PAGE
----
A band known to many. A band singular in vision and unity. A band willing to expand and ebb and flow and mix genres. A band that helps others express themselves artistically through their record label Neurot. A band whose individuals members have the same vision, integrity, and strength as the whole does. ( They have a fucking back patch that says “strength and vision” for fuck’s sake).
Steve Von Till, like the band he is part of, needs no introduction, but I’ll give a little one: he is the co-guitarist and co-vocalist of the band mentioned above, and like every other member of the band, he has side project(s) that are his vision of music, catharsis, and expression. Harvestman is the side that loves drone, ambiance, psychedelia and folk, as shown, once again, on the new album “Music for Megaliths.”
This isn’t exactly what people would probably expect from a man that helped create a legacy already, but then again, the members of that band defy expectations. This album is a piece of art, an expression a-washed in effects, and droning profusely, all while having a tinge of folk to it. This album made me feel like worshiping stone monuments in the woods, living off the land, and doing things that Ted Nugent only sings about but never does because he is a precious snowflake and an idiot. (2 things about Ted: 1. He had one good song, which is “Stranglehold,” 2. Never racism or loving the young ladies. Ever. Just no.)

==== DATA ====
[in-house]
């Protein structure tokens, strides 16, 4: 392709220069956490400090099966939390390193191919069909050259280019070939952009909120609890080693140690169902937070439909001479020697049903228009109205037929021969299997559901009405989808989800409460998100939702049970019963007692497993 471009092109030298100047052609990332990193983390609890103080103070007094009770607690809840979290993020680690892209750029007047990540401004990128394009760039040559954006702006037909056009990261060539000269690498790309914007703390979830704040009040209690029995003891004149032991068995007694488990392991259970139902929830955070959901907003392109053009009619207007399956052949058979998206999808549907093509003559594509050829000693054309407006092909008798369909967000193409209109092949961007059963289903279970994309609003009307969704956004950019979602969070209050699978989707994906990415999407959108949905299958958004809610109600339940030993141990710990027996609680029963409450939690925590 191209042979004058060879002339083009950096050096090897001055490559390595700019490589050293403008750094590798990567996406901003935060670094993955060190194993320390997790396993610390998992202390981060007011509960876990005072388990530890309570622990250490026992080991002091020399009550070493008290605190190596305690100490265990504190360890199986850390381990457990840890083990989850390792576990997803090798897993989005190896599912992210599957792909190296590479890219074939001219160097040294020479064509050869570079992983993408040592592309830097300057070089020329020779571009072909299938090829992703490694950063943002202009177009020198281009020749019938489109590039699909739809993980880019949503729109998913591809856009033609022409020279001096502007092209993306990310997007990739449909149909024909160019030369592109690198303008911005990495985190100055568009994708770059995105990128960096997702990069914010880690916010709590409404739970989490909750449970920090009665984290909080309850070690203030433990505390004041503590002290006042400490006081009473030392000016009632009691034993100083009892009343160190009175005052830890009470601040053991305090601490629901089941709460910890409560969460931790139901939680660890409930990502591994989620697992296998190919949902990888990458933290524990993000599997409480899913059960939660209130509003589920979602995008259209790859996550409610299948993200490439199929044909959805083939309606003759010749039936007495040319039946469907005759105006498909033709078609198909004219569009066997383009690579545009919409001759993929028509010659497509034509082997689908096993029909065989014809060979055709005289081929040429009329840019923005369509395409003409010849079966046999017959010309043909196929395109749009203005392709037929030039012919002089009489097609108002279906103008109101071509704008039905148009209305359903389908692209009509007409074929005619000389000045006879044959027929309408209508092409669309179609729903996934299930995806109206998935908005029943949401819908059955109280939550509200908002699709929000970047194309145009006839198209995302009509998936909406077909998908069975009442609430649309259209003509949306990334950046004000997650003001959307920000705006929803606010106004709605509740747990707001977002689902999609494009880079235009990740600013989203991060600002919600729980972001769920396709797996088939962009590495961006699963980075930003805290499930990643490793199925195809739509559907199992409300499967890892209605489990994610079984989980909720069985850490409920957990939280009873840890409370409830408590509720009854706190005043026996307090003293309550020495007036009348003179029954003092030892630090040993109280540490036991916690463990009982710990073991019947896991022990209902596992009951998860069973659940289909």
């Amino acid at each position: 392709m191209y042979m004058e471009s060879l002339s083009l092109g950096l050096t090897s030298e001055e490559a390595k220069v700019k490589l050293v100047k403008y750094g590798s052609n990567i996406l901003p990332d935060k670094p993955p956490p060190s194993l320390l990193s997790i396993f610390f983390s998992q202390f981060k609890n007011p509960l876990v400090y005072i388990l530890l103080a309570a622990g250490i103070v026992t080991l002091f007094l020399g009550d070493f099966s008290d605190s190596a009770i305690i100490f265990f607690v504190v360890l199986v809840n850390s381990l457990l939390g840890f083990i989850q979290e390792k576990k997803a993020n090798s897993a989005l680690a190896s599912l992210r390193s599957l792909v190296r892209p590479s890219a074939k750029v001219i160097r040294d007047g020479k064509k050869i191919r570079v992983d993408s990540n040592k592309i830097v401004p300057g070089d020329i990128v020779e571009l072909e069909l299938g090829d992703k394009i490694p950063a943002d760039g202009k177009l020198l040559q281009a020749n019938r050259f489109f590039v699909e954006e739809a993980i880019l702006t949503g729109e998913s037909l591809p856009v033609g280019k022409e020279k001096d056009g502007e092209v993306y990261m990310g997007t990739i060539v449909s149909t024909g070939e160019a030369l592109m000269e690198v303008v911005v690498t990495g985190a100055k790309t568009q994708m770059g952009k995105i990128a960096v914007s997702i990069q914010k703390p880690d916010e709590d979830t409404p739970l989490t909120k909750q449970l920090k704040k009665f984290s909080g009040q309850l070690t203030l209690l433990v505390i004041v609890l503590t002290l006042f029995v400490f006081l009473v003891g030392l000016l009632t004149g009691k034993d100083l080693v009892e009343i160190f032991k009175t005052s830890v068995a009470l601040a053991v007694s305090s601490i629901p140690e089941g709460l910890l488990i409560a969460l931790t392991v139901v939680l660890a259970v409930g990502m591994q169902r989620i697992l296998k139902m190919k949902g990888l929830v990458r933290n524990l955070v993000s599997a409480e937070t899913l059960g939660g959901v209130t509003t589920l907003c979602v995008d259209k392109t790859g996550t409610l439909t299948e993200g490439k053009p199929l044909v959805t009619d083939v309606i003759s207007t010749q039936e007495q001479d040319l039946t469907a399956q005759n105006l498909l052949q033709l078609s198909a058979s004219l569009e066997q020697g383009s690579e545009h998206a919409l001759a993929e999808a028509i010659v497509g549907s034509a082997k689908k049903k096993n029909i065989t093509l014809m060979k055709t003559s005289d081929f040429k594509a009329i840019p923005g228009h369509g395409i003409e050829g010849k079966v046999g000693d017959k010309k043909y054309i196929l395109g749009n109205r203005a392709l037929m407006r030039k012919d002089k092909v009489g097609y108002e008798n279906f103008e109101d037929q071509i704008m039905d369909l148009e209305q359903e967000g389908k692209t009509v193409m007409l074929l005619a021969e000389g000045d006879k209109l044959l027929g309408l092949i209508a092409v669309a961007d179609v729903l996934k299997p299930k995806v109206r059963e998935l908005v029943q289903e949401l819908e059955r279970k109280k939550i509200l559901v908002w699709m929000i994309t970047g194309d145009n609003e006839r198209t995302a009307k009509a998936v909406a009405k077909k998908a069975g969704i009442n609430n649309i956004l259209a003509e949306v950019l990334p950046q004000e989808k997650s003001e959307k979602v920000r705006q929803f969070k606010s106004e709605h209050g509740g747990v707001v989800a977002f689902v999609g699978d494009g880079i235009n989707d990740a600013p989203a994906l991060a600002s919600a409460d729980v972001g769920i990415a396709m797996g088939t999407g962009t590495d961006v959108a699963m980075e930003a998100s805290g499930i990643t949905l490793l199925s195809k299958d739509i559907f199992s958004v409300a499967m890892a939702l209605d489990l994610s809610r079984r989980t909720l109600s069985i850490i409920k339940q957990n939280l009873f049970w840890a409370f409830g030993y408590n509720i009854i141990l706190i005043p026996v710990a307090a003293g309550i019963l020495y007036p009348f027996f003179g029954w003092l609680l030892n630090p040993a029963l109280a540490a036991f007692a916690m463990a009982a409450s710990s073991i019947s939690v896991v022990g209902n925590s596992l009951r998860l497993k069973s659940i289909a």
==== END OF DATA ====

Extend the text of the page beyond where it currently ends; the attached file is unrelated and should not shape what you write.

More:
This album is just awesome as a whole, but for those with a peculiar taste. There is drone, but it is more akin to early Jesu than it is SUNN O))), in that there is actually time keeping and drumming and not just percussion for the sake of sound. There is psychedelia, in the way things are composed and the effects are used. Vocals are sparse. This is the soundtrack to The Witcher series of video games, in that it evokes a beautiful time of old gods and experiences with a dark tinge of melancholy and forlorn. It isn’t disturbing in that tinge, but more like a warning that there may be something you aren’t looking for in this beauty, a hidden despair, a price to be paid when you enter, and that maybe there is no way to be ready for it.
Is this album for everyone? Probably not. It is not Neurosis, nor is it his acoustic folk side project that uses the guitarists’ name. It is a drone folk project that is meant to show the artist’s love for psychedelic music through the grand lens of drone. Like I said earlier, it reminded me of old Jesu, with layers upon layers of build up and guitar work, but with less vocals.
Overall, I personally enjoyed this album, but can also see the drone aspect throwing some people aside, as they will automatically hate it. It is a album that is engulfing and grows, brings mild dread in its wake, and offers introspection throughout its entire album. The album is the continuation of experimentation If you like to have some dreadful calm in your life, you should probably give this a listen, as it does not disappoint, leaving you wondering if that tree moved on its own or was it the wind…
It was probably the wind.
REVIEW SCORE: 8/10
RELEASE DATE: May 19, 2017
LABEL: Neurot Records
FAVORITE TRACKS: ” The Forest Is Our Temple” and “Levitation”
FOR FANS OF: Neurosis, Jesu, Synthesizers